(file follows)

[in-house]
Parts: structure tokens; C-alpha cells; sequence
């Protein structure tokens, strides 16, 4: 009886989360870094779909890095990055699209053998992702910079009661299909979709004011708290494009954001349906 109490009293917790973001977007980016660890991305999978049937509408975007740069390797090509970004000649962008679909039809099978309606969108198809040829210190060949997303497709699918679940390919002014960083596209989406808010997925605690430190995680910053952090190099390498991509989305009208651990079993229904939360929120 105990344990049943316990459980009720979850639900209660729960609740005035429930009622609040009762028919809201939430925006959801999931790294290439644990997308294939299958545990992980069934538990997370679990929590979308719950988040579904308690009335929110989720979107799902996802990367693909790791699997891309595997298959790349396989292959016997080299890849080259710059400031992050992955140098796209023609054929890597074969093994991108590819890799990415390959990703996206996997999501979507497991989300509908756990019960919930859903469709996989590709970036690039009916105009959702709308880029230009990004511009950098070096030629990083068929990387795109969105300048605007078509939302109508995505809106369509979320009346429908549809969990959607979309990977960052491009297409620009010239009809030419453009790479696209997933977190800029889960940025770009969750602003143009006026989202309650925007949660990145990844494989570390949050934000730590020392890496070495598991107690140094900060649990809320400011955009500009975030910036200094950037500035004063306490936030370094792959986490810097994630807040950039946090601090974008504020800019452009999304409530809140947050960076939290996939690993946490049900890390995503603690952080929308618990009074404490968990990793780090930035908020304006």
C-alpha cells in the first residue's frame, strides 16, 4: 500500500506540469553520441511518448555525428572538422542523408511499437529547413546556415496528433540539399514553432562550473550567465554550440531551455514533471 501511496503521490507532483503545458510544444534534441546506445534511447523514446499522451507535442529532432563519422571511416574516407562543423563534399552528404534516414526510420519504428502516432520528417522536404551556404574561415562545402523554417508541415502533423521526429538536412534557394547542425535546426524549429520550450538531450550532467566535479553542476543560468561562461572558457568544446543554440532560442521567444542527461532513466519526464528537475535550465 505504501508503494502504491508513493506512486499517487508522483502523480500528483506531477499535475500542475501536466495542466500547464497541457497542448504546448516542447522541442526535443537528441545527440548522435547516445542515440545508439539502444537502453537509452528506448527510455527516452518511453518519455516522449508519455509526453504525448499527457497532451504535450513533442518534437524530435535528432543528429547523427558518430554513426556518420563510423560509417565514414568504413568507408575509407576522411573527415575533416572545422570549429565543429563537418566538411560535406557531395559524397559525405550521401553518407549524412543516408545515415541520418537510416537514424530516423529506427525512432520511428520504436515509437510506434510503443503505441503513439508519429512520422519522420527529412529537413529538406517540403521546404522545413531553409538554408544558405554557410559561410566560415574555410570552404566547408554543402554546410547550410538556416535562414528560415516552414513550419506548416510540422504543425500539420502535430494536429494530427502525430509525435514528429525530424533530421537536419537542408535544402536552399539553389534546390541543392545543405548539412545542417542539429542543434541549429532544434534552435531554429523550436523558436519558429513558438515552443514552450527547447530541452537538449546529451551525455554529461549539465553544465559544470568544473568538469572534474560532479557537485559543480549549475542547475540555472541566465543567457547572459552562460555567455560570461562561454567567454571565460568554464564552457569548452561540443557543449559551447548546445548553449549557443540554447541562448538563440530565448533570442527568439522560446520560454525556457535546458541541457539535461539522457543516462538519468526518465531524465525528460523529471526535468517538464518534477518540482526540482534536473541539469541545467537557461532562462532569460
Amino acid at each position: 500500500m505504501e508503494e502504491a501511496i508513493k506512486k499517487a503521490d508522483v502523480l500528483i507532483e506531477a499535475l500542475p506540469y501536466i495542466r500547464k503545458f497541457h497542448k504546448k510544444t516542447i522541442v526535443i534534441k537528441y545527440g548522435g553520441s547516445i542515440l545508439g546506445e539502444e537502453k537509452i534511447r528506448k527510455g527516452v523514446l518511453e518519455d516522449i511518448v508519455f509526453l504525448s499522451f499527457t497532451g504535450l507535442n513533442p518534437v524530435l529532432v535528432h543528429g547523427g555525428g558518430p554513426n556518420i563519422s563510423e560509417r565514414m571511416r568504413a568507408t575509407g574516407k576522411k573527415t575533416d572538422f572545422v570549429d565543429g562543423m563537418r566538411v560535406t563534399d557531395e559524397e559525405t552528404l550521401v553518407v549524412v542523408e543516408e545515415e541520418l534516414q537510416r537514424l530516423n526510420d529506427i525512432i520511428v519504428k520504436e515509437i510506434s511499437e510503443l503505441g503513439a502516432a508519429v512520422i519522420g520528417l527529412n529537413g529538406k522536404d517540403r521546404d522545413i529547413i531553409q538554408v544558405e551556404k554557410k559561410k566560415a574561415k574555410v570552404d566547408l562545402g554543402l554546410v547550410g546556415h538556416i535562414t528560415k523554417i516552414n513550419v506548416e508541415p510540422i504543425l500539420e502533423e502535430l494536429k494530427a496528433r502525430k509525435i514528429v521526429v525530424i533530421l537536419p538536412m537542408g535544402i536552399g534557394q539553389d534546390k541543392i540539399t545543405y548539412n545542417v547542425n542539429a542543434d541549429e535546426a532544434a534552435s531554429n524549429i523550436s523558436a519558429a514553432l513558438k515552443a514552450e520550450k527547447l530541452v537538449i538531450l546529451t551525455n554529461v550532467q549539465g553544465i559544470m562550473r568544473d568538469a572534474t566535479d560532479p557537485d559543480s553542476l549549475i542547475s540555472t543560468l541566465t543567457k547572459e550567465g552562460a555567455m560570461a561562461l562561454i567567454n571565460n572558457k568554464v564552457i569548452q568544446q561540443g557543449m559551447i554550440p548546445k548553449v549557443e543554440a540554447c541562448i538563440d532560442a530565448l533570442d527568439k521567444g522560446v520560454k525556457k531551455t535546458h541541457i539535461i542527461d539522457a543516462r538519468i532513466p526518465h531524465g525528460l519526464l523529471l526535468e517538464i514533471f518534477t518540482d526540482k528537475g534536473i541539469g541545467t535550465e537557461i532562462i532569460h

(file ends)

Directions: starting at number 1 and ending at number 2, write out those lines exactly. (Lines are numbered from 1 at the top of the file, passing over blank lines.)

[in-house]
Parts: structure tokens; C-alpha cells; sequence